Frank Inn was a dog lover through and through: Though he made his living as a professional animal trainer, he was also an enormous advocate of shelter dogs. He'd regularly adopt pups who were at risk of being euthanized, then attempt to train them; if they weren't into the whole acting thing, he'd find loving homes for them through friends and family. One of his greatest success stories was Higgins, a mutt he found at California's Burbank Animal Shelter, who proved to be a natural in front of the camera. After making his onscreen debut on Petticoat Junction, his real star-making turn came in the first Benji film. According to the Humane Society, Higgins's history as a shelter dog led to the adoption of 1 million more because of Benji.

4. PEETY

Eric O’Grey and Peety
Eric O’Grey

In 2010, Eric O'Grey—a Silicon Valley-based sales rep who worked from home and spent much of his day on the phone—was taking more than a dozen different medications to control a range of health problems, including type 2 diabetes, high blood pressure, and depression. "It was a day-to-day existence of me and myself and really, the phone and the internet," the 58-year-old told Metro in 2017. His diet consisted of takeout food and he would sometimes eat up to 10,000 calories per day; eventually, he began to lose contact with many of his friends and stopped leaving the house altogether. Then a doctor made a seemingly odd suggestion: Get a rescue dog.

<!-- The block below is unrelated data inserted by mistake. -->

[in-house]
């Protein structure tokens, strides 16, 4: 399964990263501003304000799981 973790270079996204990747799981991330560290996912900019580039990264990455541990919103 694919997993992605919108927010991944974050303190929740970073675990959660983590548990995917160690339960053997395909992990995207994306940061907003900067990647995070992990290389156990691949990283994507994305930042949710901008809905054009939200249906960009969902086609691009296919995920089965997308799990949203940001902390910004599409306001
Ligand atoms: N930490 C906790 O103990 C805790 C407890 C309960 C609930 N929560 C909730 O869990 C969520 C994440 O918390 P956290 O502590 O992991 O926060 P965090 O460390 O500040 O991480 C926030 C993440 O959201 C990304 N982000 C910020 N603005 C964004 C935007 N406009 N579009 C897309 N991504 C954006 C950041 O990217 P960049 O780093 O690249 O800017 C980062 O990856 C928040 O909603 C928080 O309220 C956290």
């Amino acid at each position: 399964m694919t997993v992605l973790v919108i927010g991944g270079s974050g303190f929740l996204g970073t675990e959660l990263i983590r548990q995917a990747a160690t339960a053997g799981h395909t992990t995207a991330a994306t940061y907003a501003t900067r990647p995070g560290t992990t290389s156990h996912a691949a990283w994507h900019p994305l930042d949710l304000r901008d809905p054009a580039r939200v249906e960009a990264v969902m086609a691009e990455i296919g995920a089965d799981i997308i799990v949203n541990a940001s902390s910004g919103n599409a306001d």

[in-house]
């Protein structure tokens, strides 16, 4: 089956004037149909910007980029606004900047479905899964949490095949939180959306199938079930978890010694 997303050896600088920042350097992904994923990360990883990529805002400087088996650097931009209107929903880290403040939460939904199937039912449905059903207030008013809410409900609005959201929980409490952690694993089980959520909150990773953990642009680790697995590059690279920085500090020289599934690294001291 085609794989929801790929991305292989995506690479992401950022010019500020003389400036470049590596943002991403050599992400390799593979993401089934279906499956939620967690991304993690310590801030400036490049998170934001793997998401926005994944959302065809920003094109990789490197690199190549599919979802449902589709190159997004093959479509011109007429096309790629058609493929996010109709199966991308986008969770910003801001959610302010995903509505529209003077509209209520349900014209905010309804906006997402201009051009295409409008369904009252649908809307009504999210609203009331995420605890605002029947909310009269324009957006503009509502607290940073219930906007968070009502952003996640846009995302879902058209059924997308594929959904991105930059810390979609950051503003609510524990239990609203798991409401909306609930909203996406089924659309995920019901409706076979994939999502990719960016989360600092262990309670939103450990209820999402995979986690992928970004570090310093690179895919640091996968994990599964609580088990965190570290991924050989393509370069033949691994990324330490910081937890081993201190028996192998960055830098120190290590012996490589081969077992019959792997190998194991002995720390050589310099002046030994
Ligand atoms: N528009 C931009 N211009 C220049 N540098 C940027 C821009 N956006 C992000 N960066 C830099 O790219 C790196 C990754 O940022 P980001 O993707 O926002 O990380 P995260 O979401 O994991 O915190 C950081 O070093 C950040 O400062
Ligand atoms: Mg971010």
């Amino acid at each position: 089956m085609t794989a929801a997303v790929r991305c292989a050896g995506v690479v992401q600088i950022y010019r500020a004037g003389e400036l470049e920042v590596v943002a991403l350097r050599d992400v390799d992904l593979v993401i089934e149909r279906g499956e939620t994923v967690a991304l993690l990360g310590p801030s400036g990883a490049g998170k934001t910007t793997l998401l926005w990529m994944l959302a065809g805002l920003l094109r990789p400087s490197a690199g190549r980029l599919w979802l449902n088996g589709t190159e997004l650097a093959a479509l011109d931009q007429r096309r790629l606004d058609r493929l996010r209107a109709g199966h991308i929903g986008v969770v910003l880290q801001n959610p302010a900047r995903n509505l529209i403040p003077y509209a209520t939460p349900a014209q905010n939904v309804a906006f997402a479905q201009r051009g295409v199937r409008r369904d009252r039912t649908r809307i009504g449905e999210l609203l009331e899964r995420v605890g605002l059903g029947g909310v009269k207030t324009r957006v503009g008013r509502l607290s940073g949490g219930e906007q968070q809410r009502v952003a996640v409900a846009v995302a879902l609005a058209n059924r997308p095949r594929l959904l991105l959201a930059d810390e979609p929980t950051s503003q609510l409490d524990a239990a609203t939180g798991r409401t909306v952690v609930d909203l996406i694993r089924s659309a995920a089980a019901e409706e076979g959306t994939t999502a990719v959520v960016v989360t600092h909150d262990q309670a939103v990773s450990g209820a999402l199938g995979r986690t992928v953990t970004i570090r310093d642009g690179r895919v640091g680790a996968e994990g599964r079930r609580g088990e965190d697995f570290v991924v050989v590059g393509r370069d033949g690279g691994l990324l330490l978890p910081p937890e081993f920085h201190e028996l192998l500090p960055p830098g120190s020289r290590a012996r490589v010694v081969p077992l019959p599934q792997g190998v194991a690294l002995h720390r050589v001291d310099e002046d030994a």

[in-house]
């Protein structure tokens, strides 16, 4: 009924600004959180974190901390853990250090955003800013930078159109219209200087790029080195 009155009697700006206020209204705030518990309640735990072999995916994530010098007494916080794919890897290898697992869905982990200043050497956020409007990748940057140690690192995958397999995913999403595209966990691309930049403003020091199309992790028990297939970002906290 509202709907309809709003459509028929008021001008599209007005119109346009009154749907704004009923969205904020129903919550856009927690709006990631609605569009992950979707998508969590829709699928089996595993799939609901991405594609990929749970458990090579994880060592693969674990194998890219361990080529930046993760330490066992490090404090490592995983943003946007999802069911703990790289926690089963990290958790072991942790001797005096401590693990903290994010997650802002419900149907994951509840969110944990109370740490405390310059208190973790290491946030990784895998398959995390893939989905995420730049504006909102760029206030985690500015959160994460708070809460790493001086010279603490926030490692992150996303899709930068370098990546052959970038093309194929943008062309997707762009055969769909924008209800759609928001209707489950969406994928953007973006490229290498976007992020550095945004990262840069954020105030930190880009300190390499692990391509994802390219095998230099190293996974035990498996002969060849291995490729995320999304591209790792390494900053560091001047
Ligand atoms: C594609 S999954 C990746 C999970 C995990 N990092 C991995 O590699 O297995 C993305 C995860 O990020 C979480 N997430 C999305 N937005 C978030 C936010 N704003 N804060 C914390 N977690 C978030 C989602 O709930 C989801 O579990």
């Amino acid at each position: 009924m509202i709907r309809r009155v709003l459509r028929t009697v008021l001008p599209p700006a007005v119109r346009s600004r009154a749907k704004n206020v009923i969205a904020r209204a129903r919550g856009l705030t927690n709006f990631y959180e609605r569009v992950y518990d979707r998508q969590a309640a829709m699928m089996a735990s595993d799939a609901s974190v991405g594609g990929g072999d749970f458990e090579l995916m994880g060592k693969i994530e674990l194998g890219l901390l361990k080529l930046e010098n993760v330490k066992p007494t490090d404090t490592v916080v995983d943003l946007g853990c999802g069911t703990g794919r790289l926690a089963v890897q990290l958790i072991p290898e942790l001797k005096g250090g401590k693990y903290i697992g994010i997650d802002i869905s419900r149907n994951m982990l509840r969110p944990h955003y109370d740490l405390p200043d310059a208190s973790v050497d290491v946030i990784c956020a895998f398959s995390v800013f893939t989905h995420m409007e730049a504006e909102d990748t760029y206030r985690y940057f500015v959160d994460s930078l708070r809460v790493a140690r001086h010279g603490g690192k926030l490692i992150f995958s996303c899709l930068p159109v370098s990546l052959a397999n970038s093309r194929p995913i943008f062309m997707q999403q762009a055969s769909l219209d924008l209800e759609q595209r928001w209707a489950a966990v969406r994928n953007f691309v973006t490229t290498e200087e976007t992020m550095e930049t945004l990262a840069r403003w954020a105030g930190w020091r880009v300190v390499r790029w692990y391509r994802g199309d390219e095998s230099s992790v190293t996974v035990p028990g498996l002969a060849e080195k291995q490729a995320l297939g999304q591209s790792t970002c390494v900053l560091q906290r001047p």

That's when O'Grey met Peety, an overweight, middle-aged Australian Shepherd/Border Collie mix at the Humane Society Silicon Valley. Together, they began taking twice-a-day walks and eventually worked up to three miles. Within 10 months, O'Grey had lost 140 pounds (and Peety had dropped 25). Today, O'Grey is running about five marathons a year and released a book, Walking with Peety: The Dog Who Saved My Life, about how Peety changed his life.

5. RIN TIN TIN

Rin Tin Tin
Hulton Archive/Getty Images

In 1918, American corporal Leland Duncan stumbled upon a bombed-out dog kennel near Lorraine, France, where he found a German Shepherd mom tending to her litter of newborn puppies. Duncan rescued the dogs, and brought two of the puppies home to California with him: Nanette and Rin Tin Tin. Though Nanette passed away, Rin Tin Tin became a huge star, appearing in more than two dozen silent films. Today, you can visit his star on the Hollywood Walk of Fame.